Europe’s gas prices are slumping as the combination of mild weather and reduced industrial consumption has produced an unusual seasonal increase in inventories which threatens to overwhelm the storage system.
Inventories in the European Union and the United Kingdom (EU28) are at the second-highest for the time of year in the last decade and on course to end the northern hemisphere winter at an exceptionally high level.
Plentiful inventories at the end of winter 2022/23 will reduce the amount of gas that needs to be put into storage this summer in preparation for winter 2023/24.
There will not be enough storage demand to absorb all the excess production over the summer months if prices remain at high levels.
Left unchecked, prices would fall sharply over summer to encourage more consumption, discourage production and slow imports.
But the futures market is forward-looking and prices are already falling to reduce the pace of inventory accumulation and preserve space for stocks to be added this summer.
SEASONAL NOT STRATEGIC STORAGE
Some policymakers have continued to call for intense gas and electricity conservation to secure supplies for winter 2023/24.
But Europe’s storage is designed to cope with seasonal swings in consumption; it is not a strategic stockpile to cope with embargoes or blockades.
EU28 gas storage is very different from the U.S. Strategic Petroleum Reserve and emergency petroleum stockpiles maintained in other countries.
Given finite capacity in the gas storage system, there is a limit to how much conservation in winter 2022/23 can improve supply security in winter 2023/24.
Slumping gas prices imply the limit is close to being reached.
EU28 inventories rose by 9 terawatt-hours (TWh) between Dec. 23 and Jan. 2 compared with an average seasonal depletion of 26 TWh in the same period over the previous 10 years.
Stocks are now 218 TWh (+30% or +1.98 standard deviations) above the prior 10-year seasonal average up from a surplus of 92 TWh (+10% or +0.86 standard deviations) when the winter season started on October 1.
Inventories are on course to fall to around 562 TWh before the end of winter, with a likely range of 435 TWh to 743 TWh, based on seasonal movements over the past 10 years.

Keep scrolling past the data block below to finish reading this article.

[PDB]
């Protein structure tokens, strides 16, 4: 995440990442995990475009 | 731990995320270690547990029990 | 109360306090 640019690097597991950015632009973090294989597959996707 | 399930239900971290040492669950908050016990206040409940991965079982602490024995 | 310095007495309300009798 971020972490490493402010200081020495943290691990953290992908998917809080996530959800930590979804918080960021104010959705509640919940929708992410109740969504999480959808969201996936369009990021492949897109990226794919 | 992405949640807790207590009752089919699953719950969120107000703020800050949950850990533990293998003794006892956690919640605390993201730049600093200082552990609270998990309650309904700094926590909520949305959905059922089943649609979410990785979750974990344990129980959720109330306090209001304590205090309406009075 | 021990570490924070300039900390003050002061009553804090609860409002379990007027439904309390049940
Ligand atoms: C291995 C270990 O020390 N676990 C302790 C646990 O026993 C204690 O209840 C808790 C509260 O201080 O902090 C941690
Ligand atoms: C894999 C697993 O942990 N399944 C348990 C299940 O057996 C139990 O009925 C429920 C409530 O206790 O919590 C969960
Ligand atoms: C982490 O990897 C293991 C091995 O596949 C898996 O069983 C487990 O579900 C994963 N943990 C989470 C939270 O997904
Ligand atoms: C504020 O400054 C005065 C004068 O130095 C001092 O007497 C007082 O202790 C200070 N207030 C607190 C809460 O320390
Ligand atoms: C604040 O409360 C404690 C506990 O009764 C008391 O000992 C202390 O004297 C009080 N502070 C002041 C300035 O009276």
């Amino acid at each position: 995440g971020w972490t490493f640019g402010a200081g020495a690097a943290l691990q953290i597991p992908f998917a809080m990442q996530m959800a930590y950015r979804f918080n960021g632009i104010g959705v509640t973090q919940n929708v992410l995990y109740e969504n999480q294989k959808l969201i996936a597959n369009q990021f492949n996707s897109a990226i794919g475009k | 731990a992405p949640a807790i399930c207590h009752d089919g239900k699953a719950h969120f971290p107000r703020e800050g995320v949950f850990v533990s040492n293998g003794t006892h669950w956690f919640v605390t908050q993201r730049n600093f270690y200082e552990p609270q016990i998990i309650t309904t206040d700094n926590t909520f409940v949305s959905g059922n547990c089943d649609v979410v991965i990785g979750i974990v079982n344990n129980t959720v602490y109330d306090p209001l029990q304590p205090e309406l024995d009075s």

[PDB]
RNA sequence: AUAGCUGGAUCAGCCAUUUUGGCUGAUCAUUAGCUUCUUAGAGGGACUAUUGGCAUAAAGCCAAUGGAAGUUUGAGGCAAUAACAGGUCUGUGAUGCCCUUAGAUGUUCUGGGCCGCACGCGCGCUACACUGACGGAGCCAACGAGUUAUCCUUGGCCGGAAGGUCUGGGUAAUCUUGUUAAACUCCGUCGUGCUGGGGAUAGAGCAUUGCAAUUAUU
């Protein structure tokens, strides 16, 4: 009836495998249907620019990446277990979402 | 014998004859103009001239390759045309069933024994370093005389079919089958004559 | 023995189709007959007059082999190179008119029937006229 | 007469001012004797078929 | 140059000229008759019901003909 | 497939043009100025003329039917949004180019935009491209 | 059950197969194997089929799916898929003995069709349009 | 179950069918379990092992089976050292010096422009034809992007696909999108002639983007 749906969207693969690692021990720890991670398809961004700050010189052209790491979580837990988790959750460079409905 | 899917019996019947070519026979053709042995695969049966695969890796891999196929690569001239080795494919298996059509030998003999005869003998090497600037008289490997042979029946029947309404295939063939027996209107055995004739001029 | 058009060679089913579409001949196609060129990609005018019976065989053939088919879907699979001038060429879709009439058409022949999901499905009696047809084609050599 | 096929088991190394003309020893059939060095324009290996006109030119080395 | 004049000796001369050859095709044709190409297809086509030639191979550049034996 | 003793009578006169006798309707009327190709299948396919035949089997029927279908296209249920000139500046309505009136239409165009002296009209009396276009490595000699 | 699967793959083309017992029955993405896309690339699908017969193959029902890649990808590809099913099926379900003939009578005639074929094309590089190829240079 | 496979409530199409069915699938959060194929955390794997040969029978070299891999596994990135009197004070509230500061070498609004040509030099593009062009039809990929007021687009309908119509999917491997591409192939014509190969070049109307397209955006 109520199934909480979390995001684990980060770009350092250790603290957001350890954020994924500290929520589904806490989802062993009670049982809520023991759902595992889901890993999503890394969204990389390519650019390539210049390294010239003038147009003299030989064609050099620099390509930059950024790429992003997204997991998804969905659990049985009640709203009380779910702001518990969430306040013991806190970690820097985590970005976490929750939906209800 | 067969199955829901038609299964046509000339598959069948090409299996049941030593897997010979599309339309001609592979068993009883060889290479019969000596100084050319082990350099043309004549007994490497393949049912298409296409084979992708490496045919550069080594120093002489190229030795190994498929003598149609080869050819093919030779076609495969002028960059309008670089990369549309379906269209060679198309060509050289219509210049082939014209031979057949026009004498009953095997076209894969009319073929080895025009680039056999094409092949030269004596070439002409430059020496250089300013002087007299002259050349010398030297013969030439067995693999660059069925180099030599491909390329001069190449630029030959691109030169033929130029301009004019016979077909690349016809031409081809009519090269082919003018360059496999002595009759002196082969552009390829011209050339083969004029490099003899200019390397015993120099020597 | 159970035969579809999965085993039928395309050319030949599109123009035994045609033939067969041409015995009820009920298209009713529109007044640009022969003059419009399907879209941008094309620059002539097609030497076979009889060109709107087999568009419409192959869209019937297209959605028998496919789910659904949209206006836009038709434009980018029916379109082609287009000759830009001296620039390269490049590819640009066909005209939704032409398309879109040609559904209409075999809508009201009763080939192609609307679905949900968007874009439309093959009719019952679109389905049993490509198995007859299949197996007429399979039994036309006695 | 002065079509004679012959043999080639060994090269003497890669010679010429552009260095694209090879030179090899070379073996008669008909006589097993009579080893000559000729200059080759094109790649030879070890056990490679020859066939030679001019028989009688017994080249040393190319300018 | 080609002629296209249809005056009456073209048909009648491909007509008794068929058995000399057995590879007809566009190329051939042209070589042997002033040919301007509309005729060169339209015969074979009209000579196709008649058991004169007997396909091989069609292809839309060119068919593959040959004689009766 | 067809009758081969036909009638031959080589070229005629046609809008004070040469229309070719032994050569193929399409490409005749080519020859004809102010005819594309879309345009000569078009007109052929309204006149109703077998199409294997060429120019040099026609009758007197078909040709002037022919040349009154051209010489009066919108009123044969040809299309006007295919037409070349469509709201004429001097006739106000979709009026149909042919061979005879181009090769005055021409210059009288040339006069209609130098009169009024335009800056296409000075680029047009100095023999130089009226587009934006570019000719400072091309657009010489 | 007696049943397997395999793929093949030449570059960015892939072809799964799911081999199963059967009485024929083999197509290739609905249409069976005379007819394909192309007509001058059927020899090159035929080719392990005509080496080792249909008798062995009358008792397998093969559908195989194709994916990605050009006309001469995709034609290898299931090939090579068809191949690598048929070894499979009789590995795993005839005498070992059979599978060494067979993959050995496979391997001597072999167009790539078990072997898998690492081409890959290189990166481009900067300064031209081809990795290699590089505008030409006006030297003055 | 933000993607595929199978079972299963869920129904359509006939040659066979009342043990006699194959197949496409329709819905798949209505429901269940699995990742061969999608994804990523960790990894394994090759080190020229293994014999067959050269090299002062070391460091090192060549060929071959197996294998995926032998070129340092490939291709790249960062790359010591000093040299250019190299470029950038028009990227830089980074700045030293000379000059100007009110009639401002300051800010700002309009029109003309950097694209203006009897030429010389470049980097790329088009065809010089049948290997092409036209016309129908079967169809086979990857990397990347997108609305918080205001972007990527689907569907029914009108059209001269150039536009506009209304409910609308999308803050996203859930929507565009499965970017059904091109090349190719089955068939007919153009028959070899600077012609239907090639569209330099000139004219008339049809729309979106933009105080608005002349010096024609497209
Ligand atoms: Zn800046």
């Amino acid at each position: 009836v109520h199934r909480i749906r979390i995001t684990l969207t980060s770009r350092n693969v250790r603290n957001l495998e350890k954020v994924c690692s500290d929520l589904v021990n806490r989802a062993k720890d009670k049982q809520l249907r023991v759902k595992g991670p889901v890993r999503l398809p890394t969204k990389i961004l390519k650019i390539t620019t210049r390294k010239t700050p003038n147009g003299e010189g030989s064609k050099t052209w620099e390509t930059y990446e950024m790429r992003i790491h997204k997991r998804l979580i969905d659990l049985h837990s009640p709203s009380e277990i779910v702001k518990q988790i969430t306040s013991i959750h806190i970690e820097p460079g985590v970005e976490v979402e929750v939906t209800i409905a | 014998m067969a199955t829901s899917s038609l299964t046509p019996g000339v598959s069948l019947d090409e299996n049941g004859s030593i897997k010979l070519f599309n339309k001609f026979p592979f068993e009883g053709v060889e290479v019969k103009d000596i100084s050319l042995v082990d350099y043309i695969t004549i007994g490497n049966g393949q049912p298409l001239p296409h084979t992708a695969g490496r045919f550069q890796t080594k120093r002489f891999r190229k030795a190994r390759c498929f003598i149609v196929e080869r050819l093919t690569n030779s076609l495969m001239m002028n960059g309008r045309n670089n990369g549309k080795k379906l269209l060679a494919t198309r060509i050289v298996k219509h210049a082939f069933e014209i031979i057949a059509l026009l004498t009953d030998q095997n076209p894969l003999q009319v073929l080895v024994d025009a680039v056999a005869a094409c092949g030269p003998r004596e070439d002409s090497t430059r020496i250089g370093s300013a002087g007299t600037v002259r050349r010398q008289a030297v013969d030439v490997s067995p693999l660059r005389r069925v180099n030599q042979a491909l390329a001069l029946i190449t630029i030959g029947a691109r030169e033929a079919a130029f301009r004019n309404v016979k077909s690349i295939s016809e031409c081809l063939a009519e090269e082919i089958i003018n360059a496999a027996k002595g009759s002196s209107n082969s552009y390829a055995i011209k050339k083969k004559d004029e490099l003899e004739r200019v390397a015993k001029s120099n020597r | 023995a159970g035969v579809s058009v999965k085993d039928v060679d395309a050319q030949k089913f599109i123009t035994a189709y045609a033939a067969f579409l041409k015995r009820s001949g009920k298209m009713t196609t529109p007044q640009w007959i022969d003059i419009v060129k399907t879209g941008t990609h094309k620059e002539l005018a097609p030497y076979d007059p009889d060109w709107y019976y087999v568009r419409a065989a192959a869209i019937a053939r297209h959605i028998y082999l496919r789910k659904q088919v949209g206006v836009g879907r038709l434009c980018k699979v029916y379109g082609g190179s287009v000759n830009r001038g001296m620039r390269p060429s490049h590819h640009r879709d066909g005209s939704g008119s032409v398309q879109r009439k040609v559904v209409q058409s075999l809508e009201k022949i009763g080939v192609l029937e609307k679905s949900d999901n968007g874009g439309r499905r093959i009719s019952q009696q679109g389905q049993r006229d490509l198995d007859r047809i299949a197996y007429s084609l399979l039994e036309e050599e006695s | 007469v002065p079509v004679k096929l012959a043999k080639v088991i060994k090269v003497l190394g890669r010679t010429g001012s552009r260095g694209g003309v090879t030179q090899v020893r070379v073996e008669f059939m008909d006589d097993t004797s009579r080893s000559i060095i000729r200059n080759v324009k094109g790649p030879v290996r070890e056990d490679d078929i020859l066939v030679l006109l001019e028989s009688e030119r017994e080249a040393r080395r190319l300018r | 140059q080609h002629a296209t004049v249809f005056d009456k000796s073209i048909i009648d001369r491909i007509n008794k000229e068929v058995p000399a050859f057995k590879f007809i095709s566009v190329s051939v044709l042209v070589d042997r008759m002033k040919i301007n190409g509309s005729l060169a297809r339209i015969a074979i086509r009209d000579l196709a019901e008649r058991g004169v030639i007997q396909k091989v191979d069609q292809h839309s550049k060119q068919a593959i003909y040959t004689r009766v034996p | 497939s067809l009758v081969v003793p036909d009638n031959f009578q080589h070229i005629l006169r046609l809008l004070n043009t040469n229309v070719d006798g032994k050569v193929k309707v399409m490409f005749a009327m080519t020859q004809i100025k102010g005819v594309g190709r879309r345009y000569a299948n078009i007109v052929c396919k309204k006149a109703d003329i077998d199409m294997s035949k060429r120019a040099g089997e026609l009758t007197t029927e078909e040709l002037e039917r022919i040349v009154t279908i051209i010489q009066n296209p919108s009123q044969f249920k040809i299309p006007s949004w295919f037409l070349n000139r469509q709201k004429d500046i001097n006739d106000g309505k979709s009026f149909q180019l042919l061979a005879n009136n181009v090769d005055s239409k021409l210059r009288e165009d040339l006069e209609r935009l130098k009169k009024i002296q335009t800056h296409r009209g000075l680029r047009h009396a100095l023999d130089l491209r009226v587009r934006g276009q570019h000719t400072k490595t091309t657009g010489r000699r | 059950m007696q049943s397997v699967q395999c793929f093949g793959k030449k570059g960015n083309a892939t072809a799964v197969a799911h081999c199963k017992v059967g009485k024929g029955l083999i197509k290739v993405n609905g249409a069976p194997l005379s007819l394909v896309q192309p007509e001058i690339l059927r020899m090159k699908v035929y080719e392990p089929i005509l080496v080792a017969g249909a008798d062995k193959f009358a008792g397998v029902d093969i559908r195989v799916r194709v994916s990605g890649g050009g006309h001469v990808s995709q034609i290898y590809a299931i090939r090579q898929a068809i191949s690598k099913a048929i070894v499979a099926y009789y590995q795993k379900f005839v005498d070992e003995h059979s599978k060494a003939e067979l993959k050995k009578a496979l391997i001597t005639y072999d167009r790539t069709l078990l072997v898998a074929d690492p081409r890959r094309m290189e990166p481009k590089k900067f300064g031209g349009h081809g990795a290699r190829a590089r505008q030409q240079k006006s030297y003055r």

This would still be the second-highest winter-end stock in the past 10 years (stocks ended winter 2019/20 at 609 TWh) and far above the average of 345 TWh.
Moreover, the storage surplus has been increasing, not reducing, this winter, as high prices, industrial shutdowns and warmer than average temperatures have curbed consumption and attracted record LNG inflows.
Total storage capacity is only 1,129 TWh so the system is on track to end winter 50% full (with a probable range of 39% to 66%).
This would not leave much volume for additional gas to be added during the low-consumption refill season from April to September.
INVENTORY AND PRICE CORRECTION
The current inventory trajectory is unsustainable.
Traders no longer anticipate inventories might fall critically low before winter ends. Instead, prices are falling to encourage more consumption and redirect LNG to more price-sensitive buyers in South and East Asia.
Futures prices for gas delivered at the end of winter in March 2023 have slumped to 68 euros per megawatt-hour (MWh) from 135 euros on Dec. 15 and 194 euros at the start of winter on October 1.
The end-of-winter calendar spread between March and April 2023 has fallen into a contango of more than one euro from a backwardation of one euro on Dec. 15 and almost 10 euros at the start of the winter season.
Policymakers have criticised very high prices for gas that prevailed for much of 2022 following Russia’s invasion of Ukraine.
But high prices forced reductions in consumption and maximised LNG imports, removing the threat gas supplies would run out in winter 2022/23.
Europe’s gas market worked.
Now the focus has turned to ensuring a smooth transition of prices and stocks ahead of winter 2023/24.
Source: Reuters edited by Emelia Sithole-Matarise